The Impact of Donor/Recipient Age Difference and HLA Matching on Graft Outcome in Pediatric Kidney Transplantation

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Abstract

Introduction

Understanding the relationship between the factors that influence long-term kidney transplant survival in order to appropriately select the optimal initial graft remains a key priority for pediatric nephrologists.

Materials and Methods

Using the ANZDATA database, we conducted a retrospective cohort study of pediatric and adolescent primary kidney transplant recipients to assess the relative impact of donor/recipient age difference and HLA mismatches on long-term graft outcomes. The study population included all kidney transplant recipients less than 20 years of age who received a primary kidney transplant in Australia and New Zealand between January 1, 1990 and December 31, 2015. The primary outcome was graft survival following first kidney transplant analysed according to the Kaplan-Meier method. Secondary outcomes included delayed graft function (requiring dialysis in the first 72 hours post-transplant) and graft function at 12 months, as a surrogate marker of long term graft survival.

Results and Discussion

During this 26-year period, 1134 primary kidney transplants were performed in recipients less than 20 years of age. The median follow-up time after the first graft transplant was 10.2 years (IQR 4.2-16.3 years), with 30 recipients lost to follow up (2.6%). During the study period, 405 patients (35.7%) lost their graft with graft survival of 93.8% (95% CI, 92.4%-95.2%) at 1 year post-transplant, 82.5% (95%CI 80.6%-84.4) at 5-years, 65.8% (95% CI, 62.5-69.1%) at 10 years and 49.9% (95% CI, 46.9-54.1%) at 15 years. There was consistently higher graft loss of deceased donor kidneys as compared to live donor kidneys at each time point. On Cox proportional hazards regression, both increasing donor/recipient age difference (adjusted hazard ratio [aHR] 1.09 per 10 years; 95%CI, 1.01-1.18; p=0.03) and increasing HLA mismatch (aHR 1.19 per mismatch; 95%CI, 1.10-1.30; p<0.001) were associated with decreased graft survival. In addition, graft failure was associated with the following factors: Indigenous/Pacific Islander race (when compared to Caucasian race, p<0.001), glomerulonephritis as a cause of ESKD (when compared to CAKUT; p=0.01), use of T-cell or other induction agents (when compared to basiliximab; p=0.009) and increasing recipient age at kidney transplant (p<0.001), when adjusted for baseline immunosuppression.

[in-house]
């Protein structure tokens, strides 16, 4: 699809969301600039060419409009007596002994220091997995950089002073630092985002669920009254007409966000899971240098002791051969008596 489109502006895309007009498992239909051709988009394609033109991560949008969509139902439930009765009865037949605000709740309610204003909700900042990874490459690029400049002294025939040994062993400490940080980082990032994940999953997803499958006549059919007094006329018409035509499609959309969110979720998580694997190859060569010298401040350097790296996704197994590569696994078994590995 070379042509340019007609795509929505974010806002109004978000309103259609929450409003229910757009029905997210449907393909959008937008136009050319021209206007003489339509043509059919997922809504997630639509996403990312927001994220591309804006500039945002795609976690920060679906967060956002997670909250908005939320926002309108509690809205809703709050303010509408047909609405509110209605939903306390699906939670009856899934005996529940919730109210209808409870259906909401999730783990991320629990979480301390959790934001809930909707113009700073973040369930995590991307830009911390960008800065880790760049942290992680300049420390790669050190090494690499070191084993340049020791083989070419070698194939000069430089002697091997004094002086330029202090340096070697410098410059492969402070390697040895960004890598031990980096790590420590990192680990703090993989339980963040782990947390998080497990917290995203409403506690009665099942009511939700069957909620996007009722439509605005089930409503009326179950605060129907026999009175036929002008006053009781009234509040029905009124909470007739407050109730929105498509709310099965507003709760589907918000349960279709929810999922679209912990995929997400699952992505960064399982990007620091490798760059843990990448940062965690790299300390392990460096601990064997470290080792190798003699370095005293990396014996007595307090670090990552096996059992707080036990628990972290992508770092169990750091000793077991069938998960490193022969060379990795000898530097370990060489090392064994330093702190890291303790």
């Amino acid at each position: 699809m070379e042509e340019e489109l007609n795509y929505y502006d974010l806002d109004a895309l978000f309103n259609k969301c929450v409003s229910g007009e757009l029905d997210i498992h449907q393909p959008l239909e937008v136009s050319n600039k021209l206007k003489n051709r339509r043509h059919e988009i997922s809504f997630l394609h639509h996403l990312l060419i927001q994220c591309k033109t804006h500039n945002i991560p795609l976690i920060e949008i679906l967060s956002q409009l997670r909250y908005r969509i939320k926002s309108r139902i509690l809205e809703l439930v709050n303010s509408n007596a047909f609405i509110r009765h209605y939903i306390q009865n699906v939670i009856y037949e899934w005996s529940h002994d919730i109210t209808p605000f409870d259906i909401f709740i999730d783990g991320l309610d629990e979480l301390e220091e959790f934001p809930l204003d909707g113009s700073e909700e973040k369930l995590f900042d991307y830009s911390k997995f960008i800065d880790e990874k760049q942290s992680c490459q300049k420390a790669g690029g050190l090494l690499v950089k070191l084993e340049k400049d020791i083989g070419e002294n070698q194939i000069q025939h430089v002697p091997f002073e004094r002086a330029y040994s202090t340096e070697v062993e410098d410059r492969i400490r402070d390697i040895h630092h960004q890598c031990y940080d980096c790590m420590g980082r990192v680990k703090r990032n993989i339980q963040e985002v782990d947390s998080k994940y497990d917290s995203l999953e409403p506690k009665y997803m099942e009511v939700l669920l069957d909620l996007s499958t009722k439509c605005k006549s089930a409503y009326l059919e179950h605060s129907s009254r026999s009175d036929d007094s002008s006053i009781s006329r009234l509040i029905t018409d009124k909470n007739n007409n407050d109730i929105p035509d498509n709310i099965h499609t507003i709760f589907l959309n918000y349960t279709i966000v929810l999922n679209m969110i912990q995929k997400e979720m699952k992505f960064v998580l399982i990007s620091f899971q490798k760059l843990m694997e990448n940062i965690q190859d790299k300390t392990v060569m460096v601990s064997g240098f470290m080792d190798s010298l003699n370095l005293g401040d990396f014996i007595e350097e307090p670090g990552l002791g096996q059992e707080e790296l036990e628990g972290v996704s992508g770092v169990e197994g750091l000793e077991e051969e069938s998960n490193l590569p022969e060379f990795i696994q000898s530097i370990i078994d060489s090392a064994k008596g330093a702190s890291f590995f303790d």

Conclusion

Both donor/recipient age difference and HLA matching are important factors influencing long-term graft outcomes in pediatric kidney transplantation and HLA mismatch remains a strong predictor of graft loss. For pediatric patients without the option of a live donor, we suggest that along with age of the donor and other markers of kidney quality, the degree of HLA mismatch should not be discounted as part of the decision making process in deceased donor allocation.

Conclusion

ANZDATA.

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